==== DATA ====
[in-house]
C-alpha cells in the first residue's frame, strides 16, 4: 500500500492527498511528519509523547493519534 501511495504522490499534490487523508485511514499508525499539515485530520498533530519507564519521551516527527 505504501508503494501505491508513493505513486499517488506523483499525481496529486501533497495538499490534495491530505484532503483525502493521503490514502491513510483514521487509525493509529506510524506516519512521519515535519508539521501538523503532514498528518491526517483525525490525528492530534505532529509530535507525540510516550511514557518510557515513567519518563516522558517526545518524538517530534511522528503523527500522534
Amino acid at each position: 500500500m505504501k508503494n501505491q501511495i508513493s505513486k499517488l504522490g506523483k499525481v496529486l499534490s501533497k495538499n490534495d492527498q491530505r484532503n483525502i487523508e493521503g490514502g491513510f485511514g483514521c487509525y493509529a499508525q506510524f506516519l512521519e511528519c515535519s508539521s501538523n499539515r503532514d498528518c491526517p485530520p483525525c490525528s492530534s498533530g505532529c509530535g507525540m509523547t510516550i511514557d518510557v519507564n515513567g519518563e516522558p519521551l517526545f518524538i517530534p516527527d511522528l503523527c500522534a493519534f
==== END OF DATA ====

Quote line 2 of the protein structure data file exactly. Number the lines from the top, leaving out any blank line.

C-alpha cells in the first residue's frame, strides 16, 4: 500500500492527498511528519509523547493519534 501511495504522490499534490487523508485511514499508525499539515485530520498533530519507564519521551516527527 505504501508503494501505491508513493505513486499517488506523483499525481496529486501533497495538499490534495491530505484532503483525502493521503490514502491513510483514521487509525493509529506510524506516519512521519515535519508539521501538523503532514498528518491526517483525525490525528492530534505532529509530535507525540510516550511514557518510557515513567519518563516522558517526545518524538517530534511522528503523527500522534